With Arnie Mandel Robert Preidt Health Day Reporter
Thursday, February 18, 2021 (HealthDay News)-Diabetes is a major risk factor for severe attacks of COVID-19, a new European study confirms it: in five hospitalized COVID-19 patients One person with diabetes dies within 28 days of admission.
One US expert wasn’t surprised by the harsh findings.
“Diabetics are clearly in a very high-risk category and will be one of the first groups to get the vaccine,” said Dr. Mangalana Rasimhan, who directs critical care services at Northwell Health in New Hyde Park, NY. It should be. ” People with diabetes control their blood sugar levels and make sure they avoid complications of the disease.
Such steps “seem to really make a difference in terms of survival from COVID infection,” said Narasimhan, who was not involved in the new study.
The study was led by Bertrand Kariu and Sammy Hajaji, diabetes specialists at Nantes University Hospital in France. In May last year, they released preliminary findings showing that 10% of COVID-19 diabetics died within 7 days of admission.
The latest and most recent results are from a large number of patients (nearly 2,800) treated for COVID-19 in 68 hospitals across France. Their average age was 70, nearly two-thirds were male, and many were overweight. About 40% also experienced various forms of complications from diabetes.
The French team reported in a journal on February 17 that 21% of patients died 28 days after admission. Diabetology..
Of the patients who survived at least 1 month, 50% were discharged with a median stay of 9 days. 12% were still hospitalized on day 28 and 17% were transferred from the first hospital to another facility.
Researchers said routine treatment for diabetes at a young age with a drug called metformin and long pre-hospital symptoms were important factors associated with a high likelihood of discharge.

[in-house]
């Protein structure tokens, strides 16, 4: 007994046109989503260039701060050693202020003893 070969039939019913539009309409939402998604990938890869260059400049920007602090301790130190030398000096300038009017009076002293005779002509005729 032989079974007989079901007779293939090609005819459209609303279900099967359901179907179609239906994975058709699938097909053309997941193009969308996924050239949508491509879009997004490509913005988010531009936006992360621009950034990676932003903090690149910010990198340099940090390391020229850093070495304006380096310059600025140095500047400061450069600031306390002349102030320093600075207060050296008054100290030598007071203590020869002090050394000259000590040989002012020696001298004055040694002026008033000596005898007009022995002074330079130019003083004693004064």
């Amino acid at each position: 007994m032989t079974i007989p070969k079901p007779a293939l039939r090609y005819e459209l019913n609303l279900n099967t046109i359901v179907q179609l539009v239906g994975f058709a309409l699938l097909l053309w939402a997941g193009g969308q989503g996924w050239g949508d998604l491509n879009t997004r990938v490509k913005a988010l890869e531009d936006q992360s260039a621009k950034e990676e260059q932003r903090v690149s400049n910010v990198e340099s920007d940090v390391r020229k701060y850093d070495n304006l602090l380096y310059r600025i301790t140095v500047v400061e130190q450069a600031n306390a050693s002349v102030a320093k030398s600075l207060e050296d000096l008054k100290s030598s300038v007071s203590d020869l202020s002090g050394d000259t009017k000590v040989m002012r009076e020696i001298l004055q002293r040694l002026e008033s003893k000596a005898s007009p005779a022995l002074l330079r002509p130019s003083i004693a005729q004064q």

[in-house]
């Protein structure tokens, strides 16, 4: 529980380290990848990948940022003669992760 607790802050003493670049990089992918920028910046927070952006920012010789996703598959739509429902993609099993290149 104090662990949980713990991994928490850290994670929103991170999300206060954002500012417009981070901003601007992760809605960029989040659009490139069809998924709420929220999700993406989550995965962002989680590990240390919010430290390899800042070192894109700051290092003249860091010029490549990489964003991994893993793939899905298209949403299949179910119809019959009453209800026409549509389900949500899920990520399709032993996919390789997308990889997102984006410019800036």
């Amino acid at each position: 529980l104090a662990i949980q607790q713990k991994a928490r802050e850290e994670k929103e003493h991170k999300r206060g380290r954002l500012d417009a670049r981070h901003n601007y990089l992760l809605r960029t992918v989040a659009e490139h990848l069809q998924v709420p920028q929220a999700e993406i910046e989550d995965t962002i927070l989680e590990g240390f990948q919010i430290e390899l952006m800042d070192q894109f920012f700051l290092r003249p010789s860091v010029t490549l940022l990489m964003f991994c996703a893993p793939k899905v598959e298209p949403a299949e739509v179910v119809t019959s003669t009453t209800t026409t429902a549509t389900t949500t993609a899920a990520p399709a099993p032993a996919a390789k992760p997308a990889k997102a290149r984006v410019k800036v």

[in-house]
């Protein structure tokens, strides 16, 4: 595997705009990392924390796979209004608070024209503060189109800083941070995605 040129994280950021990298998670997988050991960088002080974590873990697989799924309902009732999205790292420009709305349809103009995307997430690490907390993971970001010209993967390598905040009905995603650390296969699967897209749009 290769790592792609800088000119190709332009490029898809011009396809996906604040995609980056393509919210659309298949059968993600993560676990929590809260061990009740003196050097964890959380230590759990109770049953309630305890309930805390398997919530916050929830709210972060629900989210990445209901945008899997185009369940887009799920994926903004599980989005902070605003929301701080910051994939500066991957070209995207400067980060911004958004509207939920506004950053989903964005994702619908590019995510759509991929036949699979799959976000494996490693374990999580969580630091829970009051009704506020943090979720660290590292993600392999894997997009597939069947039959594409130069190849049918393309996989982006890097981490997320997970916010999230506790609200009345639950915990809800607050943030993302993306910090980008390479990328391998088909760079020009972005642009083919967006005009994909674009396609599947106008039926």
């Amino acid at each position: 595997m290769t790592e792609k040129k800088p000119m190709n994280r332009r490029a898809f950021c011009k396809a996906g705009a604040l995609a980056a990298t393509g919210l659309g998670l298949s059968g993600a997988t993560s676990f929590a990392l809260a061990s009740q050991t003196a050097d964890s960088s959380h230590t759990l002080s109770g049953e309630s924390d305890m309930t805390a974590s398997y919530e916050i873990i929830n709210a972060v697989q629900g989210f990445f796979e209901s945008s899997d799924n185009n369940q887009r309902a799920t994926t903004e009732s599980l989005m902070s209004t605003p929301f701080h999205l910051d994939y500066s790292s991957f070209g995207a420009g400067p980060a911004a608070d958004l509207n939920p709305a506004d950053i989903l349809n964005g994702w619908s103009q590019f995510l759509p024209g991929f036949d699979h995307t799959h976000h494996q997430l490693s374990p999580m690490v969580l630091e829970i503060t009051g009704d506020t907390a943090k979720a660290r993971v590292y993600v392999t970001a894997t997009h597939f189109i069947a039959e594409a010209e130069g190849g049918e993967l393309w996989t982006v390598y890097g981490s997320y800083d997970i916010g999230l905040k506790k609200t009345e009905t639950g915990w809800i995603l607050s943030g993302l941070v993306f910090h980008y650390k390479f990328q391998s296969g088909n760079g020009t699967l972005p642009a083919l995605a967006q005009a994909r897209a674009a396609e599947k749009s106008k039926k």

Patients who took insulin regularly (probably showing more advanced diabetes) had a 44% higher risk of death than those who did not take insulin, the researchers said. Long-term glycemic control was not associated with patient outcomes, but strongly predicted that higher glycemic levels at admission were less likely to result in death and discharge.
Dr. Barbara Keber directs family medicine at Glen Cove Hospital in Glen Cove, NY. Reading the findings, she said, “Diabetes is clearly an important risk factor for both the need for ICU / ventilator care in the hospital and death.” Within one month of admission.
Keber says it “reasons” that people with uncontrolled diabetic complications are at higher risk because they create an “inflammatory condition” similar to that found in advanced COVID-19. Said.
However, Keber also warned that mortality in COVID-19 patients, including diabetics, may have improved over the past year.
“This study was conducted in the first wave of the pandemic and found that many of the current treatment regimens and medications attempted in the early stages were not beneficial and replaced other treatment regimens,” she said. It was.
For example, “The current use of steroids for treatment is [improved] The prognosis for all patients, especially for diabetics. “
More about the American Diabetes Association COVID-19 (new coronavirus infection) (# If there is no character limit, add parentheses when it first appears..
Source: Mangala Narasimhan, DO, Director, Critical Care Services, Northwell Health, New Hyde Park, NY. Barbara Keber, MD, Chair, Family Medicine, Glen Cove Hospital, Glen Cove, New York; Diabetology, News Release, February 17, 2021
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